A much talk-about anonymous posting at The Oil Drum, a blog often frequented by petroleum engineers and other oil-industry specialists, captures the fears of many scientists and environmentalists alike:
That the system below the sea floor has serious failures of varying magnitude in the complicated chain, and it is breaking down and it will continue to.
What does this mean? It means they will never cap the gusher after the wellhead. They cannot...the more they try and restrict the oil gushing out the bop [blowout preventer]?...the more it will transfer to the leaks below. Just like a leaky garden hose with a nozzle on it.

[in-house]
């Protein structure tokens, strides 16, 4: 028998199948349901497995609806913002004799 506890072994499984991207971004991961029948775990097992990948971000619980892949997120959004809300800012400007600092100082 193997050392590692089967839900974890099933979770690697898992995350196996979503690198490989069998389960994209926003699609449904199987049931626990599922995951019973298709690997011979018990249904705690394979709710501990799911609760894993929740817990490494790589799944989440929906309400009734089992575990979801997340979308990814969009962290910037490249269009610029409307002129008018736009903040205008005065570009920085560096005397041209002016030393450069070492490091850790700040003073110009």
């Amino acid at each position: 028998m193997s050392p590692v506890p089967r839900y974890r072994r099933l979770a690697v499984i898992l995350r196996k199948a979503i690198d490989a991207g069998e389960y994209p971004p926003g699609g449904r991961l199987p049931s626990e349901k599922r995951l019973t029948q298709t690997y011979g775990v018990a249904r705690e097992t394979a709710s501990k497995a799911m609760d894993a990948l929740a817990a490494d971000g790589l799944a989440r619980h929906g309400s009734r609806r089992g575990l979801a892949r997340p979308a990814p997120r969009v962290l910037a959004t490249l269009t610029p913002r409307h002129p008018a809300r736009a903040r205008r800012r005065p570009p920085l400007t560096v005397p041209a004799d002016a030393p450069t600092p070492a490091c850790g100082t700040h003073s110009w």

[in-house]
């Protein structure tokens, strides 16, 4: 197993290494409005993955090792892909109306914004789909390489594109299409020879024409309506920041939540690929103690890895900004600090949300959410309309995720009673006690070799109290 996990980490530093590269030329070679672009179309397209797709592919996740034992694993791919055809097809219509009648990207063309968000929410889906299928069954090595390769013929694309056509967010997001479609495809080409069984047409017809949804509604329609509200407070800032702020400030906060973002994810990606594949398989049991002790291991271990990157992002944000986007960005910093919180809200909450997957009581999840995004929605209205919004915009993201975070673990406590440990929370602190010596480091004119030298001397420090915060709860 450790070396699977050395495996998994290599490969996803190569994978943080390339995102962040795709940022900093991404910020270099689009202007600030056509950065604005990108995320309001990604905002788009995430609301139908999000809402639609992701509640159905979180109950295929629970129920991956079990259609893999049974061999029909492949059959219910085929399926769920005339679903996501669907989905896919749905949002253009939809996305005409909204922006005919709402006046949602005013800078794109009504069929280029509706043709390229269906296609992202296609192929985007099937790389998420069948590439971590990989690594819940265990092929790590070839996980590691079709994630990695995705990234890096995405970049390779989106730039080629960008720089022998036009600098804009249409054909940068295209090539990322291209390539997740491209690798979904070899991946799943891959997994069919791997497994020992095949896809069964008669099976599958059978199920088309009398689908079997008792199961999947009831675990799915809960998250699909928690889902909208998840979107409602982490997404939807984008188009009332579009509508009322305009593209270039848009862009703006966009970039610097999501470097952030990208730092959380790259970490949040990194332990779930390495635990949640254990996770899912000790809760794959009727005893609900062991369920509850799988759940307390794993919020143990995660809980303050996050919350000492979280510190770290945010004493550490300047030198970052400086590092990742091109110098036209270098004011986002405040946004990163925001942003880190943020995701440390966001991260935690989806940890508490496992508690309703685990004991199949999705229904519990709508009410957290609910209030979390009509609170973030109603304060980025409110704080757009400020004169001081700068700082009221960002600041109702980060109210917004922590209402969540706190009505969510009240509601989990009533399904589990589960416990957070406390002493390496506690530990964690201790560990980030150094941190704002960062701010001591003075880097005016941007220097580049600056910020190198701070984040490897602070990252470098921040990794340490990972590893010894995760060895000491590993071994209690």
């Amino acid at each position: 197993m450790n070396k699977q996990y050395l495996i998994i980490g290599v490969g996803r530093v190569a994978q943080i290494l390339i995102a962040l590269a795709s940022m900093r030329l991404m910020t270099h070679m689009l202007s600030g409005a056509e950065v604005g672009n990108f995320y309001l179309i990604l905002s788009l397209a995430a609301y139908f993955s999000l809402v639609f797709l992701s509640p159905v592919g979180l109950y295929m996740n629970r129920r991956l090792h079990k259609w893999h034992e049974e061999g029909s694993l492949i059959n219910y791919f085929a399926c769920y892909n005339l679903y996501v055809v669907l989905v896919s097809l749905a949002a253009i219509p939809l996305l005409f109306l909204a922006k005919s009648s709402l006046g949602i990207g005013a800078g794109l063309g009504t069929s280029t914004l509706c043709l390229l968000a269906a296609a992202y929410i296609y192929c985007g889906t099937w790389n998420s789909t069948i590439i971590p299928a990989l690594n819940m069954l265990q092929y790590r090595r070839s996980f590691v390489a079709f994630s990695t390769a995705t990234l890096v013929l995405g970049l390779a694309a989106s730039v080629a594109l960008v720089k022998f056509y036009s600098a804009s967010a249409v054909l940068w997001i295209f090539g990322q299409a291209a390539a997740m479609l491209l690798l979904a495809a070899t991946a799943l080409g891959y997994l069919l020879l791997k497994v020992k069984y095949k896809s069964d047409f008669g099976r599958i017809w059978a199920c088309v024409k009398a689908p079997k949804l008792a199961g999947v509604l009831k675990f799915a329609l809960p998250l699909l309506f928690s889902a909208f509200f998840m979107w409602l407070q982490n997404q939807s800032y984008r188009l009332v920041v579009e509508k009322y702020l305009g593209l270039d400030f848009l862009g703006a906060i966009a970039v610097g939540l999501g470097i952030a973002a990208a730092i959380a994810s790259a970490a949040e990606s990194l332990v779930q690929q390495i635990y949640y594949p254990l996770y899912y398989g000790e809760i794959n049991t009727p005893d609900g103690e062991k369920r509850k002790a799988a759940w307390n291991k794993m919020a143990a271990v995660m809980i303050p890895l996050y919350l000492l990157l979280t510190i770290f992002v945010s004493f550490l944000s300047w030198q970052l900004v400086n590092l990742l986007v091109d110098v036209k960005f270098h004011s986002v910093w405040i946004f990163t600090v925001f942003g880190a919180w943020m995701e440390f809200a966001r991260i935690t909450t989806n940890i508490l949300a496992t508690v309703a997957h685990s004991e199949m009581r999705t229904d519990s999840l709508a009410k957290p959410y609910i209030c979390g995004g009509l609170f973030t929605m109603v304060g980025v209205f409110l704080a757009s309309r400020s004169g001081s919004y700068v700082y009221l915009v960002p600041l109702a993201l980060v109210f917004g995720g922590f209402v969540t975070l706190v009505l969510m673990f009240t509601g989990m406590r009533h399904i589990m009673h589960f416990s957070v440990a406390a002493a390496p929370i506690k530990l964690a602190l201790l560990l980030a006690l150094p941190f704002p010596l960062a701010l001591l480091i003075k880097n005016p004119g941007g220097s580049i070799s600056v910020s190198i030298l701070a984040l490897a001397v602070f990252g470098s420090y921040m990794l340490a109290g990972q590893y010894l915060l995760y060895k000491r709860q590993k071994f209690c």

Don Van Nieuwenhuise, director of geoscience programs at University of Houston, told New Orleans Times-Picayune reporter Rebecca Mowbray that BP ran out of casing sections before it hit the reservoir of oil, so it switched to an inferior material -- something called liner -- for the remainder of the well. Consequently, the BP well has several weak spots that the highly pressurized oil could exploit. Specifically, the joints between two sections of liner pipe and the joint where the liner pipe meets the casing could be weak, said Van Nieuwenhuise.

Nieuwenhuise added that efforts by BP to try to stop the oil or gain control of it have been tantamount to repeatedly hitting the well with a hammer and sending shock waves down the pipe. "I don't think people realize how delicate it is," he told the paper. Nonetheless, Van Nieuwenhuise believes oil from a blown out well rupturing the casing and bubbling up through the ocean floor is unlikely -- a worst-case scenario -- as he 's never actually heard of such an occurrence.